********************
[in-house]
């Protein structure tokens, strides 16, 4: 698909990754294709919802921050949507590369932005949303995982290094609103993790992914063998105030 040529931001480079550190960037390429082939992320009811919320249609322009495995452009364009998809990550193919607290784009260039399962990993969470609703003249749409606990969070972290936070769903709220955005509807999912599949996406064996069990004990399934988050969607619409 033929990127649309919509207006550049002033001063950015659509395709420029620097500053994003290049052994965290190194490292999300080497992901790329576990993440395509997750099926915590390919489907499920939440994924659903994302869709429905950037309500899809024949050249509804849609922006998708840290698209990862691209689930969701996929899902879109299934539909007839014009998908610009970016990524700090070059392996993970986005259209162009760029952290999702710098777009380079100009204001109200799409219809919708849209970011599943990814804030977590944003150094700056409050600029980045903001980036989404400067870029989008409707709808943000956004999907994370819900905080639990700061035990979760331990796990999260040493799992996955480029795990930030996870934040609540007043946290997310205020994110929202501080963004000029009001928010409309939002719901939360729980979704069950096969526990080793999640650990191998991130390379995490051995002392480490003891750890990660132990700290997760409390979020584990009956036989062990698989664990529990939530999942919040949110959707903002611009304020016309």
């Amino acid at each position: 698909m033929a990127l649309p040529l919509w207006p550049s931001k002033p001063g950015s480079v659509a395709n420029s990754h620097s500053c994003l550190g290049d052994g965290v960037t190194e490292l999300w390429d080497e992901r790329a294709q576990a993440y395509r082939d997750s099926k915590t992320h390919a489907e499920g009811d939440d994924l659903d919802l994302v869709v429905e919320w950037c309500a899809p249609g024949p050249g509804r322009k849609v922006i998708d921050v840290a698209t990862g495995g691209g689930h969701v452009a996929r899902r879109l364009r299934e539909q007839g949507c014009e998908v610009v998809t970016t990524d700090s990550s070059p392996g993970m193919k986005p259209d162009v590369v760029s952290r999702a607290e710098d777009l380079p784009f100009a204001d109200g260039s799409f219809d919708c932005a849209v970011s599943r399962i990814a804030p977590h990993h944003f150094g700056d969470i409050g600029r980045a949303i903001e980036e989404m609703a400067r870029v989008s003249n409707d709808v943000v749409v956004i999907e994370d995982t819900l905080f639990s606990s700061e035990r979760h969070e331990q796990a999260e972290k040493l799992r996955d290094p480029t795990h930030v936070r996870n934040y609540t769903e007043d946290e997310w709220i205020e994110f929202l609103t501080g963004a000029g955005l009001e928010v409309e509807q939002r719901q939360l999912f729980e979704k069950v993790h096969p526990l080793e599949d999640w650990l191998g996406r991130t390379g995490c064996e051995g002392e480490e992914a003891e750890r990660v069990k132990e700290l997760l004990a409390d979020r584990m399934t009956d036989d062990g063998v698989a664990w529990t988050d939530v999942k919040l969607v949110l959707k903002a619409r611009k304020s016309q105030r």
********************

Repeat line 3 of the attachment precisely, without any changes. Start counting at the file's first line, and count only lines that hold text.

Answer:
């Amino acid at each position: 698909m033929a990127l649309p040529l919509w207006p550049s931001k002033p001063g950015s480079v659509a395709n420029s990754h620097s500053c994003l550190g290049d052994g965290v960037t190194e490292l999300w390429d080497e992901r790329a294709q576990a993440y395509r082939d997750s099926k915590t992320h390919a489907e499920g009811d939440d994924l659903d919802l994302v869709v429905e919320w950037c309500a899809p249609g024949p050249g509804r322009k849609v922006i998708d921050v840290a698209t990862g495995g691209g689930h969701v452009a996929r899902r879109l364009r299934e539909q007839g949507c014009e998908v610009v998809t970016t990524d700090s990550s070059p392996g993970m193919k986005p259209d162009v590369v760029s952290r999702a607290e710098d777009l380079p784009f100009a204001d109200g260039s799409f219809d919708c932005a849209v970011s599943r399962i990814a804030p977590h990993h944003f150094g700056d969470i409050g600029r980045a949303i903001e980036e989404m609703a400067r870029v989008s003249n409707d709808v943000v749409v956004i999907e994370d995982t819900l905080f639990s606990s700061e035990r979760h969070e331990q796990a999260e972290k040493l799992r996955d290094p480029t795990h930030v936070r996870n934040y609540t769903e007043d946290e997310w709220i205020e994110f929202l609103t501080g963004a000029g955005l009001e928010v409309e509807q939002r719901q939360l999912f729980e979704k069950v993790h096969p526990l080793e599949d999640w650990l191998g996406r991130t390379g995490c064996e051995g002392e480490e992914a003891e750890r990660v069990k132990e700290l997760l004990a409390d979020r584990m399934t009956d036989d062990g063998v698989a664990w529990t988050d939530v999942k919040l969607v949110l959707k903002a619409r611009k304020s016309q105030r």